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As Taiwan prepares to head to the polls for national elections Saturday, many see the contest between President Tsai Ing-wen and her more pro-Beijing challenger, Han Kuo-yu, as a referendum on the country's independence and its relationship with a China that has grown increasingly explicit about its aim to unify with the island of 23 million.

The issue of sovereignty is a constant in Taiwanese politics, but it has come to the foreground of this year's campaigns thanks in part to ongoing pro-democracy protests in Hong Kong, which have helped galvanize support for Tsai, the Democratic Progressive Party candidate who won the presidency in a landslide in 2016.

Tsai has spoken out forcefully against the rising threat to Taiwan's democracy that Beijing represents and has remained defiant in the face of aggressive rhetoric and provocations from China.

In the final poll before a 10-day blackout period ahead of the election, cable news station TVBS found Tsai was leading Han, the outspoken populist mayor of Kaohsiung who has favored closer relations with China, by a margin of 45 percent to 29 percent.

Her front-runner status reflects a remarkable turnaround for Tsai. Local elections in 2018 saw massive defeats for the ruling DPP, and by early last year Tsai's popularity rating had fallen to 24 percent over dissatisfaction with her economic policies. She trailed Han, a member o f the China-friendly Kuomintang (KMT) Party, by as much as 30 points and was still behind as recently as August.

Heavy metal rock star-turned-lawmaker Freddy Lim, a member of Taiwan's Legislative Yuan and supporter of Tsai, said Saturday's general elections will send a message to the world about the power of democracy.

"Taiwan is on the front line of democracy and facing an authoritarian regime, so I think this election is very important not just for Taiwan but for the global free world," said Lim, who is up for re-election.

"Look at what happened in Hong Kong," he added. "The world expects that Taiwan will make a decision that can encourage the people in the free world that we are trying to strengthen our democracy. I believe the results will reflect this trend, and I think this can encourage and inspire more people in the free world."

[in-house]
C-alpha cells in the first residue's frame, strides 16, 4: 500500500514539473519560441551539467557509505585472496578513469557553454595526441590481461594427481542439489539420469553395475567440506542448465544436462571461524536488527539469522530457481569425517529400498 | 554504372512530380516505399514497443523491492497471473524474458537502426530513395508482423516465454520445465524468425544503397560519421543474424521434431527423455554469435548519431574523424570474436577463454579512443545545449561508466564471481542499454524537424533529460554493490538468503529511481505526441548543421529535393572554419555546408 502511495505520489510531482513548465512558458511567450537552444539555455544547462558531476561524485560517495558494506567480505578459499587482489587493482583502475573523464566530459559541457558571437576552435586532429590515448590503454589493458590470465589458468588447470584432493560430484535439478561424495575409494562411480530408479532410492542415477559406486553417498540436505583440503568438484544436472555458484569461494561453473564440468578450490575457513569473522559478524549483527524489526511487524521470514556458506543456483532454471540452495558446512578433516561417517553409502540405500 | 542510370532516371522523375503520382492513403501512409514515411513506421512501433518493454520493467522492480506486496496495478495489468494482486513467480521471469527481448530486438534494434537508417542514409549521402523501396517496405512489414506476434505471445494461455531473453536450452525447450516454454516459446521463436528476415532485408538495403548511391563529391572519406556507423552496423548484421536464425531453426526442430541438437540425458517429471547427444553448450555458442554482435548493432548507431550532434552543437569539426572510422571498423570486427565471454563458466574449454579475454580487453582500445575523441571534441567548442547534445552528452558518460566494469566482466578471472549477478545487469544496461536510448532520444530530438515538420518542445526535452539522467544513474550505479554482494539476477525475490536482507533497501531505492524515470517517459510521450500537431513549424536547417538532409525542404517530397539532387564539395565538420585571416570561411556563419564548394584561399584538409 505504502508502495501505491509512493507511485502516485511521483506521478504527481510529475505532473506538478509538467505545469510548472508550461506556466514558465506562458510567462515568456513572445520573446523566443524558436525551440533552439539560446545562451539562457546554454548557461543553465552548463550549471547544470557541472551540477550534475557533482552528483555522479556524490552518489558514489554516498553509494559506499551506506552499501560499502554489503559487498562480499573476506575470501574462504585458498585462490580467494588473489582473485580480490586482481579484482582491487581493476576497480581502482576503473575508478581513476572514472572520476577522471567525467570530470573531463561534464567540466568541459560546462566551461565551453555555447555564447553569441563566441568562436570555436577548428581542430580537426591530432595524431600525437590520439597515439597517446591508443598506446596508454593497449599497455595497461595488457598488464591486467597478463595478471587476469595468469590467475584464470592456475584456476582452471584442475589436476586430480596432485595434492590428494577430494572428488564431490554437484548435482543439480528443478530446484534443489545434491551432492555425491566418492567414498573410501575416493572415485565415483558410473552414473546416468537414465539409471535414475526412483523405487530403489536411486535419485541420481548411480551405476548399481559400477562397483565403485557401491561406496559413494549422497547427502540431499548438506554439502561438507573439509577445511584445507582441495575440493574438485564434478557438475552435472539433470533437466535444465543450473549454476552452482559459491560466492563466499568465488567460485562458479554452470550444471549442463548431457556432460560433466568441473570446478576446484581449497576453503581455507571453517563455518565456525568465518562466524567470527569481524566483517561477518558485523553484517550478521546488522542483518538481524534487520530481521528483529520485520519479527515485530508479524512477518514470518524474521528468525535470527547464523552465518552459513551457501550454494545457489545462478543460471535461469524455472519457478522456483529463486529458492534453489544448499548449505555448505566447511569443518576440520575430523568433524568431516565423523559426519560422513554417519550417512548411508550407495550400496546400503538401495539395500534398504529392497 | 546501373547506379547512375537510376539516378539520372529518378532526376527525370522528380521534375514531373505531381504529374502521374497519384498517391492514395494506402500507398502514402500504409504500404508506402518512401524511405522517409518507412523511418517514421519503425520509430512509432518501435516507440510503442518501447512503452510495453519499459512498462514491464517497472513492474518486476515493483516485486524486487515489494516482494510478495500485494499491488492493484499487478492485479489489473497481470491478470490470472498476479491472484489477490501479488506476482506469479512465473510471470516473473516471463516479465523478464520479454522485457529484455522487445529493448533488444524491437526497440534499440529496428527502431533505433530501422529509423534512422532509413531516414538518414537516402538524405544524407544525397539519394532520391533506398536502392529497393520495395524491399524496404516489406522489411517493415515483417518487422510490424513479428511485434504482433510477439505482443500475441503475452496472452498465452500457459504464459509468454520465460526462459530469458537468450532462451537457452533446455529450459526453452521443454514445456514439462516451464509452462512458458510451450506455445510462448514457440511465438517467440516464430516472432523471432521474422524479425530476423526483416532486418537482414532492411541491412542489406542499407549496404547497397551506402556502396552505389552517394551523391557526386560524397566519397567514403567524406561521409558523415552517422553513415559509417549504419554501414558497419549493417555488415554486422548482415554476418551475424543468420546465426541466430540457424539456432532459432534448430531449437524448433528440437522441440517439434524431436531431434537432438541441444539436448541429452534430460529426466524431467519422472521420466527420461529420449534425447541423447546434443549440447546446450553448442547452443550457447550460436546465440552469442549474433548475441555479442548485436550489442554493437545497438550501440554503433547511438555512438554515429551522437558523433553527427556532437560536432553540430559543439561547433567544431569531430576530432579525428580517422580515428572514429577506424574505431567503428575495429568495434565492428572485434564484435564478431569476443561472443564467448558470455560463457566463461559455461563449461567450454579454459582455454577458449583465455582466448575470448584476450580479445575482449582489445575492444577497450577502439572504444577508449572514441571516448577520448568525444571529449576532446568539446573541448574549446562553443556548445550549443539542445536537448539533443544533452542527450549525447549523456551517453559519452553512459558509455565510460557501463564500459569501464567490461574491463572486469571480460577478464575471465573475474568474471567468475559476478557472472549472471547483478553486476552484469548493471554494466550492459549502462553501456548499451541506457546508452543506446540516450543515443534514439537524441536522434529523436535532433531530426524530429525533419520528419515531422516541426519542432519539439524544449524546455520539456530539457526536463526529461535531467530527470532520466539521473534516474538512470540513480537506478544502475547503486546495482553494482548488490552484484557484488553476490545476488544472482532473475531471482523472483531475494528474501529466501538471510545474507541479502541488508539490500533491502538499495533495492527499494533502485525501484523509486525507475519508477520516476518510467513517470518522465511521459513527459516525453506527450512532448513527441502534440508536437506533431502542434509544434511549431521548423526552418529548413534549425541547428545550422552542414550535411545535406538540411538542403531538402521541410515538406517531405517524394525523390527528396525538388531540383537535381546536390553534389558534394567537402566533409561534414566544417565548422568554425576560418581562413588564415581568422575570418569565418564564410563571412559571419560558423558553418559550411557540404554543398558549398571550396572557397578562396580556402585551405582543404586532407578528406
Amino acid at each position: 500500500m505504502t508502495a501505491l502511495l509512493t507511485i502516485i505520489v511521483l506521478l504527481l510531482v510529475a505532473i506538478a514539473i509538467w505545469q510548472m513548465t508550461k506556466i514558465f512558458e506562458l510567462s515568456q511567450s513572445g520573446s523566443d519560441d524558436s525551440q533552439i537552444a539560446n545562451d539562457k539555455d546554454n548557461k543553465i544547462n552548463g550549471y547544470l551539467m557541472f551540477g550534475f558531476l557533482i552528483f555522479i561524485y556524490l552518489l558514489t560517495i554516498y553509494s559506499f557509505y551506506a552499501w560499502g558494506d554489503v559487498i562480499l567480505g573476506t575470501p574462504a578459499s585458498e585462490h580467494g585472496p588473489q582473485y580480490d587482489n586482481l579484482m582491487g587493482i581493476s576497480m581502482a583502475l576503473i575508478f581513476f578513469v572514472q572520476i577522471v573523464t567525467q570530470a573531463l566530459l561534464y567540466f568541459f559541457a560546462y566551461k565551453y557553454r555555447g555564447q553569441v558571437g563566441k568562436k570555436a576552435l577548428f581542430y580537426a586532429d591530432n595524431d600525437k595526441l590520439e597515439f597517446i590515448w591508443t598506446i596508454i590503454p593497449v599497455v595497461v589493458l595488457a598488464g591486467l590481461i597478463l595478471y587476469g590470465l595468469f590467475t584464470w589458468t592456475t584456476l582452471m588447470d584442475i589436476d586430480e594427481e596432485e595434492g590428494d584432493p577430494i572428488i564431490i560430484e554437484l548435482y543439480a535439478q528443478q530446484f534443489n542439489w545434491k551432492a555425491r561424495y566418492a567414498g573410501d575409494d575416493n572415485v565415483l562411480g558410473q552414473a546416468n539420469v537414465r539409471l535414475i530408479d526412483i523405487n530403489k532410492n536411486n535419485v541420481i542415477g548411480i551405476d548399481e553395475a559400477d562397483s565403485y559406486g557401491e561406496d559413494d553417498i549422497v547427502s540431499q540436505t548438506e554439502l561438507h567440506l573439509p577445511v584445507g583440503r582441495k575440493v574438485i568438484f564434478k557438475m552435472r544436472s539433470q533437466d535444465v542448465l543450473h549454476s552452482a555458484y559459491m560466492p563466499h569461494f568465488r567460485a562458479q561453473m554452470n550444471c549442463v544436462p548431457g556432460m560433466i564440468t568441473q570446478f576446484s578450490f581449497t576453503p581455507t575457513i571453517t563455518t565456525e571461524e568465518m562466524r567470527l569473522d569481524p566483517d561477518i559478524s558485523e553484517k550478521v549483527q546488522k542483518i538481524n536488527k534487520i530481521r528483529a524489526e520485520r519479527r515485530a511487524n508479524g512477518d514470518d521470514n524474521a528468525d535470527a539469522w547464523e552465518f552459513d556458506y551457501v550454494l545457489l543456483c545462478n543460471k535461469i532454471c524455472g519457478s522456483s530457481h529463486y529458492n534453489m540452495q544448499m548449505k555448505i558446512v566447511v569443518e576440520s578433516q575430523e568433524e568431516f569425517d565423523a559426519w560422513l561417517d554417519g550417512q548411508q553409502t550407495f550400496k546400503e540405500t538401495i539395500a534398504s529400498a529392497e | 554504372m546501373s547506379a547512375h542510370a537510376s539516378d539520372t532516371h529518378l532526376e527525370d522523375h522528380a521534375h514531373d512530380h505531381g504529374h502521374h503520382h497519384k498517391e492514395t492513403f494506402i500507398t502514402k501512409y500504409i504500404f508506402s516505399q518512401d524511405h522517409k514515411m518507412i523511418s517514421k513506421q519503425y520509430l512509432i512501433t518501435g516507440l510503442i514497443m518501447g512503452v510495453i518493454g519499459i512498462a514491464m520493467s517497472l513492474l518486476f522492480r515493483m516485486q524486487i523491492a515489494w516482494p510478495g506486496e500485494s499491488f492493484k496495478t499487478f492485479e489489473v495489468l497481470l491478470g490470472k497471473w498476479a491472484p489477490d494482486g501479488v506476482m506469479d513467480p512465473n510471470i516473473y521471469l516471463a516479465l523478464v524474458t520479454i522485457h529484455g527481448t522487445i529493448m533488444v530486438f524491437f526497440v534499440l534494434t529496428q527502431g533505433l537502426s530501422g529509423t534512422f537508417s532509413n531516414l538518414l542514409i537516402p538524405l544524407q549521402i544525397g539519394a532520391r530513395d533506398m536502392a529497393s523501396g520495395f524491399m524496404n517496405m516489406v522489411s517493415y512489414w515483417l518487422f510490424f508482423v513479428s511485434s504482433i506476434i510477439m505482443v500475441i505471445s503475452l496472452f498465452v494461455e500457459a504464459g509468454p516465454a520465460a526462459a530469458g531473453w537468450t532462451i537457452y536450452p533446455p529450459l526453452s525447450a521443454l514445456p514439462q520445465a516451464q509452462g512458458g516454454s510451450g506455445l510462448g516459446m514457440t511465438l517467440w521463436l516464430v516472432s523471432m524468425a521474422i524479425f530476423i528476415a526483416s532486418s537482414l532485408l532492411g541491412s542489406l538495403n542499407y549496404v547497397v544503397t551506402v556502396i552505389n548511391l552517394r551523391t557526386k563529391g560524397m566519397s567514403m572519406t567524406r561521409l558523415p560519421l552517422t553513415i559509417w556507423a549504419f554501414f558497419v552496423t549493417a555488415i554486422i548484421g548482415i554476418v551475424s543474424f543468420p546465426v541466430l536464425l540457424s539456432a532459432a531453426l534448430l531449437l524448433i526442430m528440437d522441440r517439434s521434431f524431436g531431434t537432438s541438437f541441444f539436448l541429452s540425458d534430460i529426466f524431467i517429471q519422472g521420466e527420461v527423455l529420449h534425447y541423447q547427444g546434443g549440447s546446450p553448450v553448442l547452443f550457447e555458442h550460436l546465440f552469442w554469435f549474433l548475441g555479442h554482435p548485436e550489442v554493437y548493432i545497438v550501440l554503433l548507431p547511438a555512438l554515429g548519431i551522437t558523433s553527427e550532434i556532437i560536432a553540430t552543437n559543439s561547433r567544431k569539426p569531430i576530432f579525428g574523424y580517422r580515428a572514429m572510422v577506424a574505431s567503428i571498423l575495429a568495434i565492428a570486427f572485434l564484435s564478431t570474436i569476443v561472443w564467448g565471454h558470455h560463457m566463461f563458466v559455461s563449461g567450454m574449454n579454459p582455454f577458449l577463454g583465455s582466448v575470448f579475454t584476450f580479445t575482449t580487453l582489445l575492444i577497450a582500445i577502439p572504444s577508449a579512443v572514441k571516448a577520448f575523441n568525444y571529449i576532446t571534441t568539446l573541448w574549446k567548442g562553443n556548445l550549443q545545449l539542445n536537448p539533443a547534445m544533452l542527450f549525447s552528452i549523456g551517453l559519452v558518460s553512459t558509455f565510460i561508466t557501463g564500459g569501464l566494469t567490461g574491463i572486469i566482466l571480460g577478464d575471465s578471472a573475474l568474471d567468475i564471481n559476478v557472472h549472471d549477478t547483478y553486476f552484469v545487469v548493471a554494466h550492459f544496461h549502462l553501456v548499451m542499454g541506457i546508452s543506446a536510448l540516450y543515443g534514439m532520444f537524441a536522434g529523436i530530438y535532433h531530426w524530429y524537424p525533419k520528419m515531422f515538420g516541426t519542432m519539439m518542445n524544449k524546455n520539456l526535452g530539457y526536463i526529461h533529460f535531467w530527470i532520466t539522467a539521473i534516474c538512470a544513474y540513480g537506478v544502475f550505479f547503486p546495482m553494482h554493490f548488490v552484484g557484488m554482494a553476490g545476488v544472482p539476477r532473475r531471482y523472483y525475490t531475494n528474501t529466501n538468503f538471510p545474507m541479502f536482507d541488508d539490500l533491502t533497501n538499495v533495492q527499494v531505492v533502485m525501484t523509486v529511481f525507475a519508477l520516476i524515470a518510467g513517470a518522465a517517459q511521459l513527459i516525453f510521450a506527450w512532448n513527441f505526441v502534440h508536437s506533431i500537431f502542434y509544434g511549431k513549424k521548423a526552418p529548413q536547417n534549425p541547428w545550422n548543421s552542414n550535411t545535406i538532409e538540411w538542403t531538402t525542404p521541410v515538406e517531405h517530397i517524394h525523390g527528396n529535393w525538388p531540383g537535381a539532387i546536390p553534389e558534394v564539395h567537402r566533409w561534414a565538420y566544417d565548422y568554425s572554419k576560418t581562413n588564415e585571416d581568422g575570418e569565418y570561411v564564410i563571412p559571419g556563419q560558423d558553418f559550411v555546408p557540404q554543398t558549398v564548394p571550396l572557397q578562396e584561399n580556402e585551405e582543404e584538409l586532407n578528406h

Many in Taiwan, especially younger voters, have grown to identify with the protest movement in Hong Kong, which was triggered by anger at Beijing's efforts to exert greater influence over Hong Kong and has been marked by violent crackdowns by police.

"[The protests] have had a major impact on this election," said Lee Chih-te, a journalist in Taiwan who has covered the Hong Kong protests. "Many in Taiwan are afraid they will face the same situation as in Hong Kong. The connection is strong, especially among the younger generations in both countries. They are speaking the same language now."

Tsai Chia-Hung, a Tsai Ing-wen supporter in his 30s, was holding a sign that read, "Support Hong Kong -- No to China" days ahead of the election in the popular shopping district of Ximending.

"There's a similar situation in Hong Kong and Taiwan," he said. "I support Tsai Ing-wen because she's the first one who said 'no' to the Chinese."

Tsai has refused to accept the "1992 Consensus," a document that views Taiwan and China as one country, and relations with China have cooled dramatically under her administration.

Chinese President Xi Jinping rattled many voters a year ago when he said in an address Taiwan "must and will be" reunited with China, even if by force. Tsai has frequently rejected the notion of unification and has used Hong Kong as a negative example.